Tag Archives: Robert Redford

WNY’s All-Time Greatest Movie: “Buffalo 66” v. “The Natural”

redfird gallo

Last September, for Buffalo Spree’s “all-time greatest” issue, I pondered two great films shot here in the Queen City: “Buffalo 66” and “The Natural.” In light of the WNY Heritage article I discussed earlier this week, let’s take a look.

There is a scene in Vincent Gallo’s dark masterpiece “Buffalo 66” that captures the ennui of low-scale small-city life as well as any film ever made.

Billy Brown (Gallo), a fresh out of prison deadbeat, has forced tap dancer Layla to pretend to be his wife in order to impress his sour parents in dreary, cold Buffalo. After a family dinner from hell and a jaunt to the bowling alley, Billy drags Layla to Denny’s. It’s an old-style Denny’s, and it’s grim. (The last few Denny’s I’ve been in were completely redone, so don’t take offense, Denny’s of America.)

He orders a water, she orders a hot chocolate. Typically, he knows the woman who walks in the front door—it’s his old crush. In fact, Wendy Balsam (Rosanna Arquette) sits directly across the aisle. “Weren’t you in my third-grade class?” she asks. “Yes,” he mutters, head down.

It may seem a throwaway scene; in fact, it might be. But it captures a certain piece of Western New York that is not often captured on celluloid. It’s the lower-class, late-night, where-else-can-we-go?, what-am-I-going-to-do-with-my-life?, world come to life. In a real movie. One that takes place—and was shot—in Buffalo. I can remember spending pre-legal-drinking-age mornings—2, 3 a.m.—in a Denny’s just like this one, drinking coffee with my motley friends and hoping that the Wendy Balsams of my past would not be wandering in. If you grew up here, there’s a good chance you watched this scene play out often, and you were the star.

The Denny’s sequence accounts for four or five minutes of “Buffalo 66”, but it is the moment that seals the deal: Gallo’s sad, flawed character study is the greatest Buffalo-set film ever made. (Note the word “set.”)

It’s also uncomfortably homophobic, often wildly pretentious, and downright cruel. Its vision of Buffalo occasionally feels like a kick to the groin for those who love this city. And it requires that one can tolerate Gallo, the provocateur as known for receiving onscreen oral sex (in his directorial follow-up, “The Brown Bunny”) and wishing cancer upon a film critic (Roger Ebert) as he is for being a truly strong director and actor. (See Francis Coppola’s underrated “Tetro.”) It also means sitting through lots of Yes on the soundtrack, or as I like to call them, “No.” But the level of insight makes the flaws worth it.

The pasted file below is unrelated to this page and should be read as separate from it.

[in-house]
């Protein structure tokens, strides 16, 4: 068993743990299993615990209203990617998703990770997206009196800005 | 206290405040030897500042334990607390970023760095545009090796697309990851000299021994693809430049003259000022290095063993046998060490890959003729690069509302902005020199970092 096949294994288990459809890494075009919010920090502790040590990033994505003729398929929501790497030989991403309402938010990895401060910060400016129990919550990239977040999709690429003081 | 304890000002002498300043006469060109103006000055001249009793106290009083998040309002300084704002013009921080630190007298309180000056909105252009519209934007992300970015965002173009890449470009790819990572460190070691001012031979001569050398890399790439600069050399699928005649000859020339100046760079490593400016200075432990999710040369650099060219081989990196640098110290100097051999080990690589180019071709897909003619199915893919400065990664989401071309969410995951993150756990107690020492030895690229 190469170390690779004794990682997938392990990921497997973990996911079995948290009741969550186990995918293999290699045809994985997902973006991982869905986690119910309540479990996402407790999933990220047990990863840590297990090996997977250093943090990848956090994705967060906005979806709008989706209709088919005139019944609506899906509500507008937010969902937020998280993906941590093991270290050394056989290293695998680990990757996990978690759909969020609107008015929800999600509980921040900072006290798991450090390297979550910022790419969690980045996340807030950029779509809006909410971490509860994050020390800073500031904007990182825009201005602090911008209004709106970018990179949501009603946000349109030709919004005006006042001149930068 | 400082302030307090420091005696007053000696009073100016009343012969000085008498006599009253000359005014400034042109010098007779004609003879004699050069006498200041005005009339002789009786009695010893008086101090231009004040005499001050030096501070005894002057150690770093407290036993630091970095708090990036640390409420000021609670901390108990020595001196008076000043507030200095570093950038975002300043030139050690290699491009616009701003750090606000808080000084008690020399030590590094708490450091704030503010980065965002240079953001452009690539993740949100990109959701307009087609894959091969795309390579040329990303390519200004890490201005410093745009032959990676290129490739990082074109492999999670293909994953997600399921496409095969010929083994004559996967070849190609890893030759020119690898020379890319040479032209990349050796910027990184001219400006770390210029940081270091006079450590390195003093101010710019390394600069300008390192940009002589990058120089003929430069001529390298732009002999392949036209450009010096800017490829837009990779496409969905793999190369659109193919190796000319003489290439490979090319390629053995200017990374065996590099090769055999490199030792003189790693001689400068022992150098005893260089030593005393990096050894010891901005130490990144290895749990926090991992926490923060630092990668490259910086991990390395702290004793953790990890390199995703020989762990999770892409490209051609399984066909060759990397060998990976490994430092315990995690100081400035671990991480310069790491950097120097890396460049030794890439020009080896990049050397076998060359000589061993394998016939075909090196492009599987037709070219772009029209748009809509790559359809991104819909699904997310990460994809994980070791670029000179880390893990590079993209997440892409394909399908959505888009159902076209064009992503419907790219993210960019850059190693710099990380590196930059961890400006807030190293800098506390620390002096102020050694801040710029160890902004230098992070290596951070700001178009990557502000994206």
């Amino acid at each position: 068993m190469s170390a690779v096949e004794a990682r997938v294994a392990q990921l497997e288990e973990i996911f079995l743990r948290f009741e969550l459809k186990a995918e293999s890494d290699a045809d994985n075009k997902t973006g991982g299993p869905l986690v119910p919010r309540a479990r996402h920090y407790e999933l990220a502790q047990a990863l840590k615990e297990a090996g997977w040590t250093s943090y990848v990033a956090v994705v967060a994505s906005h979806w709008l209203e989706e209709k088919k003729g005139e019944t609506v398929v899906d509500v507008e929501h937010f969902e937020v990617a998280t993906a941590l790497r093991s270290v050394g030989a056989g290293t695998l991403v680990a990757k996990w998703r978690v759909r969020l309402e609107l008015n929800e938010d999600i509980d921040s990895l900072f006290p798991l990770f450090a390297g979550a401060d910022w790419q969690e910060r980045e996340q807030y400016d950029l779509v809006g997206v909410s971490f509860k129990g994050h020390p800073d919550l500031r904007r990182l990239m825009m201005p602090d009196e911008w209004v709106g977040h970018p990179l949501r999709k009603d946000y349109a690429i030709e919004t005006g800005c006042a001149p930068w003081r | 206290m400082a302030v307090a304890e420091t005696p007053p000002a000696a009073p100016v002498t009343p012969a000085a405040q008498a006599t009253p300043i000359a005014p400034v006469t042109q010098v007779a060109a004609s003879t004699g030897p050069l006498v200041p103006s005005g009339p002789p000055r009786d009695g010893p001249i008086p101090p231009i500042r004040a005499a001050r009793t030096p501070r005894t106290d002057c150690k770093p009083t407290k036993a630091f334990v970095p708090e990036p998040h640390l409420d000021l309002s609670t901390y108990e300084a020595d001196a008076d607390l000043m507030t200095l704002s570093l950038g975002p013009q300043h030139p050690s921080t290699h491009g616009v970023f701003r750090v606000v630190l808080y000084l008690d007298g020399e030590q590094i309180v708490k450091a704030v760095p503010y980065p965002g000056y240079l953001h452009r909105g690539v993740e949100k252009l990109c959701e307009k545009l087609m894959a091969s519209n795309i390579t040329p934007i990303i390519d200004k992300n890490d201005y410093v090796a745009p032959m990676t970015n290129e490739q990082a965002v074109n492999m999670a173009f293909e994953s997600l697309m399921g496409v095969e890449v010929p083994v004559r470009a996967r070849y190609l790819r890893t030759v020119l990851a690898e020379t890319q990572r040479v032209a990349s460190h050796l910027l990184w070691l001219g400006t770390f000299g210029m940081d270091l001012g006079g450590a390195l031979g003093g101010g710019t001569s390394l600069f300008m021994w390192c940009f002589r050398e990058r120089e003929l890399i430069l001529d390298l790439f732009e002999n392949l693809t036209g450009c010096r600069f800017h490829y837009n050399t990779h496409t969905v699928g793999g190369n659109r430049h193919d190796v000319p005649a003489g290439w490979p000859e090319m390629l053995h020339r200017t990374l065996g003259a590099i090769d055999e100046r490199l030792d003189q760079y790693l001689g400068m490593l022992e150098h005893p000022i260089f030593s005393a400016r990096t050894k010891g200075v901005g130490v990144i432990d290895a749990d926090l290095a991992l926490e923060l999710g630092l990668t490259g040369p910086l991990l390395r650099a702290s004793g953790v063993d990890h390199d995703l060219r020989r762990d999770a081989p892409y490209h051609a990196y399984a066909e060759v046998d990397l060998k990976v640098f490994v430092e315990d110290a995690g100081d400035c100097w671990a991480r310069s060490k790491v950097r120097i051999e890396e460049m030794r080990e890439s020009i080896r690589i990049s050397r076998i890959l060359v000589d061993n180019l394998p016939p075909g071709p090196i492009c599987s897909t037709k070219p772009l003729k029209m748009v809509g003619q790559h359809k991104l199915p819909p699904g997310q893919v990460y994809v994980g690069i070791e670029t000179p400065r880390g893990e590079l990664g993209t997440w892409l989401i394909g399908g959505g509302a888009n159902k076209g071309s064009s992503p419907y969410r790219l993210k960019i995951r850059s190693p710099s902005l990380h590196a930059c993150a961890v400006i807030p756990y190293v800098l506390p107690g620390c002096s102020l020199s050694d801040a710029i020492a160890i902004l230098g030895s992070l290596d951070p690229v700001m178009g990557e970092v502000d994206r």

Consider the feel-bad “Buffalo 66” the antithesis of “The Natural”, which is the more obvious “greatest Buffalo film” pick. Of course, “The Natural” was simply filmed here—it does not take place in the Queen City. But it’s the Buffalo of our sepia-toned dreams, featuring a Central Terminal packed with travelers, a gussied-up Parkside Candy on Main Street, and the Rockpile, in all its glory. Let’s call it the greatest Buffalo-shot film ever made, then.

“The Natural”’s ending is the finest sport-gasm ever filmed, with Roy Hobbs’s scoreboard-smashing home run set to Randy Newman’s swelling score. It is gorgeous, and heartwarming, and beautiful, and despite betraying the dark ending of Bernard Malamud’s book in every way, it remains the favorite movie of just about every dad in WNY, and carries an air of nostalgia for the time Redford and Hollywood came, saw, and loved our city. (The website forgottenbuffalo.com features a breakdown of all the film’s Buffalo locations.)

I’d hate to see a breakdown of the depressing locations in Gallo’s film. But the ugliness is part of the plan. And there is a nice inversion of this thematic unattractiveness in a subplot I’ve yet to mention.

Billy was imprisoned after placing a $10,000 bet on the Buffalo Bills, who, of course, lost the Super Bowl when kicker “Scotty Wood” missed the game-winning kick. (He took the blame for a crime he did not commit in lieu of paying his debt, or seeing “bad things happen.”) In essence, then, the entire film is predicated on the lingering effects of this moment, one played out endlessly in the minds of many (if not most) Buffalonians for the past twenty years. Watching the film again for the first time in several years, I was stunned by the equanimity of its ending, in which Billy decides not to kill Wood—yes, he was going to kill him—and instead recalls, “He kicked good that season … He missed one measly field goal.” So at heart, “Buffalo 66” is an ode to moving on, and that’s something Buffalonians have been forced to do with regularity.

Let’s end on the wisdom of Mickey Rourke’s bookie: “If Buffalo ever makes it back to the Super Bowl … bet against them.”

Image from Buffalo Spree; Redford photo courtesy of Buffalo History Museum

Edison, Bond, and Roy Hobbs: WNY Heritage Explores the History of Buffalo and the Silver Screen

natural lobby card

I suppose it’s no surprise that Buffalo has a fascinating film history, and not just the movies that were shot here — “The Natural,” “Buffalo 66,” “Henry’s Crime,” “Hide in Plain Sight.” There were gorgeous theaters, distribution companies for major studios, and more.

For all of these details, and other fascinating bits if cinematic minutiae, the summer issue of Western New York Heritage magazine is a must-buy. Matthew Biddle, a great writer and good friend (he interned for me at Buffalo Spree, and has been a dedicated contributor to Spree and Forever Young ever since), has written a wonderful piece about Buffalo’s “long and colorful history with the movie business” that is detailed, interesting, and wonderfully incisive.